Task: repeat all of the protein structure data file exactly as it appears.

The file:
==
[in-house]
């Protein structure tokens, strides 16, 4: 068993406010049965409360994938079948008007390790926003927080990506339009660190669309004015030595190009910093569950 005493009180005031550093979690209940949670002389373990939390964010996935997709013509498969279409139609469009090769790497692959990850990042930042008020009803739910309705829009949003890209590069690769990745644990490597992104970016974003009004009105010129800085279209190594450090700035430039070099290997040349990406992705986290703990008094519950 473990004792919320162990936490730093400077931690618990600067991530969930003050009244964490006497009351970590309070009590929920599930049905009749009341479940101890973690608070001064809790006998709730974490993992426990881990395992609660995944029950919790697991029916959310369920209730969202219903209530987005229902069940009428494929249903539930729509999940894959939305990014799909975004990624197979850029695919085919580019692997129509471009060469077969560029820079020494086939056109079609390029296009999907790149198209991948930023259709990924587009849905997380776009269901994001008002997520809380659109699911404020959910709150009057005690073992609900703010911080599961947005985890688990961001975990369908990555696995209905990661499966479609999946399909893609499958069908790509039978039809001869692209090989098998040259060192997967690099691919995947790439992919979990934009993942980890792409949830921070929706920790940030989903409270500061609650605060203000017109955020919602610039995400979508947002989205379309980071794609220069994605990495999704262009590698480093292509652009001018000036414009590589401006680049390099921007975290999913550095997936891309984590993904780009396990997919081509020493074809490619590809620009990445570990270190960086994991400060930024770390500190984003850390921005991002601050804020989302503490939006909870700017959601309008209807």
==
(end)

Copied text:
[in-house]
């Protein structure tokens, strides 16, 4: 068993406010049965409360994938079948008007390790926003927080990506339009660190669309004015030595190009910093569950 005493009180005031550093979690209940949670002389373990939390964010996935997709013509498969279409139609469009090769790497692959990850990042930042008020009803739910309705829009949003890209590069690769990745644990490597992104970016974003009004009105010129800085279209190594450090700035430039070099290997040349990406992705986290703990008094519950 473990004792919320162990936490730093400077931690618990600067991530969930003050009244964490006497009351970590309070009590929920599930049905009749009341479940101890973690608070001064809790006998709730974490993992426990881990395992609660995944029950919790697991029916959310369920209730969202219903209530987005229902069940009428494929249903539930729509999940894959939305990014799909975004990624197979850029695919085919580019692997129509471009060469077969560029820079020494086939056109079609390029296009999907790149198209991948930023259709990924587009849905997380776009269901994001008002997520809380659109699911404020959910709150009057005690073992609900703010911080599961947005985890688990961001975990369908990555696995209905990661499966479609999946399909893609499958069908790509039978039809001869692209090989098998040259060192997967690099691919995947790439992919979990934009993942980890792409949830921070929706920790940030989903409270500061609650605060203000017109955020919602610039995400979508947002989205379309980071794609220069994605990495999704262009590698480093292509652009001018000036414009590589401006680049390099921007975290999913550095997936891309984590993904780009396990997919081509020493074809490619590809620009990445570990270190960086994991400060930024770390500190984003850390921005991002601050804020989302503490939006909870700017959601309008209807």